FORT WAYNE, Ind. A high school sophomore has sued the Fort Wayne Community Schools over its dress code, saying he was suspended for wearing a T-shirt bearing the likeness of an M-16 rifle and the text of the Marine Corps creed.
The lawsuit filed last week in U.S. District Court by Nathan Griggs, 16, and his father, David, asks the court to bar the school district from enforcing what they call the offending provisions of the dress code.
The lawsuit contends the dress code is overly broad and prohibits what it calls clearly protected speech such as the text on the T-shirt. The code is so strict, the lawsuit states, that it would prevent a student from wearing a shirt featuring the city of Fort Wayne seal because that seal includes a sword.
Deborah Morgan, a spokeswoman for the school district, said earlier this week that the district did not comment on pending lawsuits.
According to the lawsuit, Nathan Griggs wore the T-shirt to Elmhurst High School in March 2003 and was told by an official he would be disciplined if he wore it again. The lawsuit said Griggs believed the shirt was protected under the First Amendment and wore it again the next day.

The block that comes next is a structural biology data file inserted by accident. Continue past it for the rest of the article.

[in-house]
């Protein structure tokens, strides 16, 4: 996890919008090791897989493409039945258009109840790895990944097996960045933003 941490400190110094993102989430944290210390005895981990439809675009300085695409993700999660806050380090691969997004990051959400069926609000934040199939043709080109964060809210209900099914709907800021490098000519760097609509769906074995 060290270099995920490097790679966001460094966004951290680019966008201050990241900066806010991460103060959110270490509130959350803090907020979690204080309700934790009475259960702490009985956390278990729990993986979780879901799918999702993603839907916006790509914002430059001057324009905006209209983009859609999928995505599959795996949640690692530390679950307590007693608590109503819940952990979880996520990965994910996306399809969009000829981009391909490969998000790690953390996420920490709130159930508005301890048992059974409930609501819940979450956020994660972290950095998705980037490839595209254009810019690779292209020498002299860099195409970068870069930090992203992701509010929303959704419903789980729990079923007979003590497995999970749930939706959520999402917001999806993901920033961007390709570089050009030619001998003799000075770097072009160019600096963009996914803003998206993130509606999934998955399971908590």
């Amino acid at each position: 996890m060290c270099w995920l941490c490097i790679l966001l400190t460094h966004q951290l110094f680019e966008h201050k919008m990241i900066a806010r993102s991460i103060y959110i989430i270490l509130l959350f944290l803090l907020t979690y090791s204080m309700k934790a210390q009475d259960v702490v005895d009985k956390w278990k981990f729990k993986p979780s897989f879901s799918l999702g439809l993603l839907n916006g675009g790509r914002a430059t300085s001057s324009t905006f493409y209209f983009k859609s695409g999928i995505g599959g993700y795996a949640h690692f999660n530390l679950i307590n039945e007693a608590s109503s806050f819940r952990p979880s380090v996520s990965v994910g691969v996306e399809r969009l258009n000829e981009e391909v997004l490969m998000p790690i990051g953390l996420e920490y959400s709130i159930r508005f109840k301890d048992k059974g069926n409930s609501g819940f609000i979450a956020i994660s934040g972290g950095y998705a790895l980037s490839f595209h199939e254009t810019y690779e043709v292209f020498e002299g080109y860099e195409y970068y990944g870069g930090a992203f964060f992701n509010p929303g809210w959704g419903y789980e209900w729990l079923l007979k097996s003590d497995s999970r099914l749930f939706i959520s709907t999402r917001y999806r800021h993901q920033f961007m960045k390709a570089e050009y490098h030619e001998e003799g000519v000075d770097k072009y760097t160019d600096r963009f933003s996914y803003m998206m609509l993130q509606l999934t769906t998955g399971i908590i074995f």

The lawsuit states that Elmhurst's principal then ordered the teen to serve an in-school suspension and told him he would be given an out-of-school suspension if he wore it again. The principal, according to the suit, told David Griggs the shirt was "inappropriate for the school setting."
The creed, written by a Marine Corps general after the attack on Pearl Harbor, focuses on the relationship between a Marine and his or her rifle, and is also known as "My Rifle."
The Griggs' lawsuit is being supported by the conservative Rutherford Institute of Charlottesville, Va., The News-Sentinel reported.